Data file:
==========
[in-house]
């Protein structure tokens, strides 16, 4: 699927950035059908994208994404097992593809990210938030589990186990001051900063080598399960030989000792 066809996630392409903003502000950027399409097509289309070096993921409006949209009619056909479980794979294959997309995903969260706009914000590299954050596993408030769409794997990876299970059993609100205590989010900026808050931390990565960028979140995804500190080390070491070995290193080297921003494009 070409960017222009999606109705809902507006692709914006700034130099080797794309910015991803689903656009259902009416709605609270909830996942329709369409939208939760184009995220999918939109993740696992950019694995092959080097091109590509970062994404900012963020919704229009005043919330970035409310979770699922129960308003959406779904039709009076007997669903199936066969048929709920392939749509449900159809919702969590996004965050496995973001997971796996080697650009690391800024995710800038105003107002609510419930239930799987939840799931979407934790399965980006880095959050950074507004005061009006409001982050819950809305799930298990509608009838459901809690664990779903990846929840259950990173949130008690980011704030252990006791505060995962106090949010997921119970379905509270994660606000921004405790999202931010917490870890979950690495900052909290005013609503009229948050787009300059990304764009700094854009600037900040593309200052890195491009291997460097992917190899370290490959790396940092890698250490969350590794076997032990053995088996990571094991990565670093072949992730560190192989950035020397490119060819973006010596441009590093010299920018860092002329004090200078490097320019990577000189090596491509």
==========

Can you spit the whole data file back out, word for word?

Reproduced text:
[in-house]
């Protein structure tokens, strides 16, 4: 699927950035059908994208994404097992593809990210938030589990186990001051900063080598399960030989000792 066809996630392409903003502000950027399409097509289309070096993921409006949209009619056909479980794979294959997309995903969260706009914000590299954050596993408030769409794997990876299970059993609100205590989010900026808050931390990565960028979140995804500190080390070491070995290193080297921003494009 070409960017222009999606109705809902507006692709914006700034130099080797794309910015991803689903656009259902009416709605609270909830996942329709369409939208939760184009995220999918939109993740696992950019694995092959080097091109590509970062994404900012963020919704229009005043919330970035409310979770699922129960308003959406779904039709009076007997669903199936066969048929709920392939749509449900159809919702969590996004965050496995973001997971796996080697650009690391800024995710800038105003107002609510419930239930799987939840799931979407934790399965980006880095959050950074507004005061009006409001982050819950809305799930298990509608009838459901809690664990779903990846929840259950990173949130008690980011704030252990006791505060995962106090949010997921119970379905509270994660606000921004405790999202931010917490870890979950690495900052909290005013609503009229948050787009300059990304764009700094854009600037900040593309200052890195491009291997460097992917190899370290490959790396940092890698250490969350590794076997032990053995088996990571094991990565670093072949992730560190192989950035020397490119060819973006010596441009590093010299920018860092002329004090200078490097320019990577000189090596491509």